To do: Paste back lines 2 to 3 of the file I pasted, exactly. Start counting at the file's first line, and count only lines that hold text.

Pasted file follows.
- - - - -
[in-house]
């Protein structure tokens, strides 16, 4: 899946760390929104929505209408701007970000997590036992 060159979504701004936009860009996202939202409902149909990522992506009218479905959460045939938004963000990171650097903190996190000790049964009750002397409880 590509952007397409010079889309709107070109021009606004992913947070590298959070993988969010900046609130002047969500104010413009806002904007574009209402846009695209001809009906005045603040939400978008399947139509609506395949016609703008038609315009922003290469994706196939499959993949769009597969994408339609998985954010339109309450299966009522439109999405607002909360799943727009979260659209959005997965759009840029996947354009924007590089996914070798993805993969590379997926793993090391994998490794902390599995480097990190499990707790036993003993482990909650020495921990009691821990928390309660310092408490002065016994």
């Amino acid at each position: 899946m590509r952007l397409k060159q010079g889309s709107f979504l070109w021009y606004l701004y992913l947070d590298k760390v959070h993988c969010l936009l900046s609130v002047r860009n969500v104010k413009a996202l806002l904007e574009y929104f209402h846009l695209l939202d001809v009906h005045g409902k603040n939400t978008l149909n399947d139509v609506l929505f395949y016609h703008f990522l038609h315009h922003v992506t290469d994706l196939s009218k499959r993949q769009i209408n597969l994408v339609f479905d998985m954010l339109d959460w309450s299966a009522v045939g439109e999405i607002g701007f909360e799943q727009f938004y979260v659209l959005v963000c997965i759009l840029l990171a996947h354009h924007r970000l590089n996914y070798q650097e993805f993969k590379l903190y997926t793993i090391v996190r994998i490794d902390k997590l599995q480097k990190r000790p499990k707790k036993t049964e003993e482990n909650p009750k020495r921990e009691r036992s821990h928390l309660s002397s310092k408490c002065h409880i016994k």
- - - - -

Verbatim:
């Protein structure tokens, strides 16, 4: 899946760390929104929505209408701007970000997590036992 060159979504701004936009860009996202939202409902149909990522992506009218479905959460045939938004963000990171650097903190996190000790049964009750002397409880 590509952007397409010079889309709107070109021009606004992913947070590298959070993988969010900046609130002047969500104010413009806002904007574009209402846009695209001809009906005045603040939400978008399947139509609506395949016609703008038609315009922003290469994706196939499959993949769009597969994408339609998985954010339109309450299966009522439109999405607002909360799943727009979260659209959005997965759009840029996947354009924007590089996914070798993805993969590379997926793993090391994998490794902390599995480097990190499990707790036993003993482990909650020495921990009691821990928390309660310092408490002065016994």
């Amino acid at each position: 899946m590509r952007l397409k060159q010079g889309s709107f979504l070109w021009y606004l701004y992913l947070d590298k760390v959070h993988c969010l936009l900046s609130v002047r860009n969500v104010k413009a996202l806002l904007e574009y929104f209402h846009l695209l939202d001809v009906h005045g409902k603040n939400t978008l149909n399947d139509v609506l929505f395949y016609h703008f990522l038609h315009h922003v992506t290469d994706l196939s009218k499959r993949q769009i209408n597969l994408v339609f479905d998985m954010l339109d959460w309450s299966a009522v045939g439109e999405i607002g701007f909360e799943q727009f938004y979260v659209l959005v963000c997965i759009l840029l990171a996947h354009h924007r970000l590089n996914y070798q650097e993805f993969k590379l903190y997926t793993i090391v996190r994998i490794d902390k997590l599995q480097k990190r000790p499990k707790k036993t049964e003993e482990n909650p009750k020495r921990e009691r036992s821990h928390l309660s002397s310092k408490c002065h409880i016994k």